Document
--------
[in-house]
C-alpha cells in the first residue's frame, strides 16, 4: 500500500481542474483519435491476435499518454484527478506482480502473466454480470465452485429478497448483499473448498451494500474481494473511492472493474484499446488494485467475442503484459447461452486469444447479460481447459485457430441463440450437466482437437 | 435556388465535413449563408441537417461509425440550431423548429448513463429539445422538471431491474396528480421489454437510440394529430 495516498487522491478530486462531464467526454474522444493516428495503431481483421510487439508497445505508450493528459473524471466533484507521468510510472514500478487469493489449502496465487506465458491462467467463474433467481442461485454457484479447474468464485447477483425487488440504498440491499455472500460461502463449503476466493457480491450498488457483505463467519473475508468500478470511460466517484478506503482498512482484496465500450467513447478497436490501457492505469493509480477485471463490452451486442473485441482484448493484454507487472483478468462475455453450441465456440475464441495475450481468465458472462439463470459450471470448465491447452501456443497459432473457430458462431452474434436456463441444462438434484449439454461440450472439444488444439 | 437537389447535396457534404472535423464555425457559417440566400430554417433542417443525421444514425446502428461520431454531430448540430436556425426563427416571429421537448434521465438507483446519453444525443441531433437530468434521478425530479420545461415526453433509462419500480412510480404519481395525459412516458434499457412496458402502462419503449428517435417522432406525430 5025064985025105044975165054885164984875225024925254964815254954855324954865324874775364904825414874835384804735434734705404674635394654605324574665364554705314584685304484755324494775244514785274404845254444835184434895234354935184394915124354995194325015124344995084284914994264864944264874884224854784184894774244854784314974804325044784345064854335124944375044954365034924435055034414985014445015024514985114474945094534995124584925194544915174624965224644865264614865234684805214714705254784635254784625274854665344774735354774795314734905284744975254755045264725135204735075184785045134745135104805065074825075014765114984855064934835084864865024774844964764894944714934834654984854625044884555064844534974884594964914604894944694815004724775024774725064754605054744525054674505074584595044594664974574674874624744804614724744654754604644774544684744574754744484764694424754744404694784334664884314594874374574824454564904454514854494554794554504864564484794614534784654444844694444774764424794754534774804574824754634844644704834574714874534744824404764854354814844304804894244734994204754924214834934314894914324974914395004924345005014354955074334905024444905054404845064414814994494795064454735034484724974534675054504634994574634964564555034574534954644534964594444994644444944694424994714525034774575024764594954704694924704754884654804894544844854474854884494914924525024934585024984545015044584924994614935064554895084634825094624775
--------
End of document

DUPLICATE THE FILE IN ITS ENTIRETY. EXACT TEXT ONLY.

[in-house]
C-alpha cells in the first residue's frame, strides 16, 4: 500500500481542474483519435491476435499518454484527478506482480502473466454480470465452485429478497448483499473448498451494500474481494473511492472493474484499446488494485467475442503484459447461452486469444447479460481447459485457430441463440450437466482437437 | 435556388465535413449563408441537417461509425440550431423548429448513463429539445422538471431491474396528480421489454437510440394529430 495516498487522491478530486462531464467526454474522444493516428495503431481483421510487439508497445505508450493528459473524471466533484507521468510510472514500478487469493489449502496465487506465458491462467467463474433467481442461485454457484479447474468464485447477483425487488440504498440491499455472500460461502463449503476466493457480491450498488457483505463467519473475508468500478470511460466517484478506503482498512482484496465500450467513447478497436490501457492505469493509480477485471463490452451486442473485441482484448493484454507487472483478468462475455453450441465456440475464441495475450481468465458472462439463470459450471470448465491447452501456443497459432473457430458462431452474434436456463441444462438434484449439454461440450472439444488444439 | 437537389447535396457534404472535423464555425457559417440566400430554417433542417443525421444514425446502428461520431454531430448540430436556425426563427416571429421537448434521465438507483446519453444525443441531433437530468434521478425530479420545461415526453433509462419500480412510480404519481395525459412516458434499457412496458402502462419503449428517435417522432406525430 5025064985025105044975165054885164984875225024925254964815254954855324954865324874775364904825414874835384804735434734705404674635394654605324574665364554705314584685304484755324494775244514785274404845254444835184434895234354935184394915124354995194325015124344995084284914994264864944264874884224854784184894774244854784314974804325044784345064854335124944375044954365034924435055034414985014445015024514985114474945094534995124584925194544915174624965224644865264614865234684805214714705254784635254784625274854665344774735354774795314734905284744975254755045264725135204735075184785045134745135104805065074825075014765114984855064934835084864865024774844964764894944714934834654984854625044884555064844534974884594964914604894944694815004724775024774725064754605054744525054674505074584595044594664974574674874624744804614724744654754604644774544684744574754744484764694424754744404694784334664884314594874374574824454564904454514854494554794554504864564484794614534784654444844694444774764424794754534774804574824754634844644704834574714874534744824404764854354814844304804894244734994204754924214834934314894914324974914395004924345005014354955074334905024444905054404845064414814994494795064454735034484724974534675054504634994574634964564555034574534954644534964594444994644444944694424994714525034774575024764594954704694924704754884654804894544844854474854884494914924525024934585024984545015044584924994614935064554895084634825094624775